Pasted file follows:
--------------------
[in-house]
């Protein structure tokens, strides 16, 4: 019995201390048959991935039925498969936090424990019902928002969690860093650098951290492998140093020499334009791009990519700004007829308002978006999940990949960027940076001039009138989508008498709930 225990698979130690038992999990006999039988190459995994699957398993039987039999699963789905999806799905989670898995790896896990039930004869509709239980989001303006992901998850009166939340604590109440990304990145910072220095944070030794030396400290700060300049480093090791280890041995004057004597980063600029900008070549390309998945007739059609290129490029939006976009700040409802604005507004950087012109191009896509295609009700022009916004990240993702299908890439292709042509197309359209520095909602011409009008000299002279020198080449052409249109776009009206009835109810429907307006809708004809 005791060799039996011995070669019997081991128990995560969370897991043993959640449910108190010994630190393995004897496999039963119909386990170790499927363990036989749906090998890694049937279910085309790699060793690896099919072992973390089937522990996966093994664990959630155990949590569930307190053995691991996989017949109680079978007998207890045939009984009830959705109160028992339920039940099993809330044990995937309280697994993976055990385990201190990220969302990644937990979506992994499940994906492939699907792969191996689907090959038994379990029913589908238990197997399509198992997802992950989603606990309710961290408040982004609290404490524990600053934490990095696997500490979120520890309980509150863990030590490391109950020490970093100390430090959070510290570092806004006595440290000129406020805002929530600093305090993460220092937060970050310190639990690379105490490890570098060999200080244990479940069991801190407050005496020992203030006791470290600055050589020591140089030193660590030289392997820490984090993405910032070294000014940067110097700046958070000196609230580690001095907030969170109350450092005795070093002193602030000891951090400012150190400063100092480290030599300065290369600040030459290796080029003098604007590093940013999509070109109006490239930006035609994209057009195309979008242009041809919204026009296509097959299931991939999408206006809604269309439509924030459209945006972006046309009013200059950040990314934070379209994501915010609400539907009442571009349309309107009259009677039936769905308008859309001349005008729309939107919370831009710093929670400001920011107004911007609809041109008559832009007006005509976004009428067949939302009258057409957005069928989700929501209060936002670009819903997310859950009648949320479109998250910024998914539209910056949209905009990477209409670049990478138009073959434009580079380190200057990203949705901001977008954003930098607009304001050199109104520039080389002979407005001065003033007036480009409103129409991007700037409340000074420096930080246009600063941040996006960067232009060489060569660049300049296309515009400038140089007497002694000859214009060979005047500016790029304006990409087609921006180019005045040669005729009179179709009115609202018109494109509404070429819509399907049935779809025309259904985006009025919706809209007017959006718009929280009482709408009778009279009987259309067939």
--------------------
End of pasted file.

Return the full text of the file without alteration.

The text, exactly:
[in-house]
């Protein structure tokens, strides 16, 4: 019995201390048959991935039925498969936090424990019902928002969690860093650098951290492998140093020499334009791009990519700004007829308002978006999940990949960027940076001039009138989508008498709930 225990698979130690038992999990006999039988190459995994699957398993039987039999699963789905999806799905989670898995790896896990039930004869509709239980989001303006992901998850009166939340604590109440990304990145910072220095944070030794030396400290700060300049480093090791280890041995004057004597980063600029900008070549390309998945007739059609290129490029939006976009700040409802604005507004950087012109191009896509295609009700022009916004990240993702299908890439292709042509197309359209520095909602011409009008000299002279020198080449052409249109776009009206009835109810429907307006809708004809 005791060799039996011995070669019997081991128990995560969370897991043993959640449910108190010994630190393995004897496999039963119909386990170790499927363990036989749906090998890694049937279910085309790699060793690896099919072992973390089937522990996966093994664990959630155990949590569930307190053995691991996989017949109680079978007998207890045939009984009830959705109160028992339920039940099993809330044990995937309280697994993976055990385990201190990220969302990644937990979506992994499940994906492939699907792969191996689907090959038994379990029913589908238990197997399509198992997802992950989603606990309710961290408040982004609290404490524990600053934490990095696997500490979120520890309980509150863990030590490391109950020490970093100390430090959070510290570092806004006595440290000129406020805002929530600093305090993460220092937060970050310190639990690379105490490890570098060999200080244990479940069991801190407050005496020992203030006791470290600055050589020591140089030193660590030289392997820490984090993405910032070294000014940067110097700046958070000196609230580690001095907030969170109350450092005795070093002193602030000891951090400012150190400063100092480290030599300065290369600040030459290796080029003098604007590093940013999509070109109006490239930006035609994209057009195309979008242009041809919204026009296509097959299931991939999408206006809604269309439509924030459209945006972006046309009013200059950040990314934070379209994501915010609400539907009442571009349309309107009259009677039936769905308008859309001349005008729309939107919370831009710093929670400001920011107004911007609809041109008559832009007006005509976004009428067949939302009258057409957005069928989700929501209060936002670009819903997310859950009648949320479109998250910024998914539209910056949209905009990477209409670049990478138009073959434009580079380190200057990203949705901001977008954003930098607009304001050199109104520039080389002979407005001065003033007036480009409103129409991007700037409340000074420096930080246009600063941040996006960067232009060489060569660049300049296309515009400038140089007497002694000859214009060979005047500016790029304006990409087609921006180019005045040669005729009179179709009115609202018109494109509404070429819509399907049935779809025309259904985006009025919706809209007017959006718009929280009482709408009778009279009987259309067939």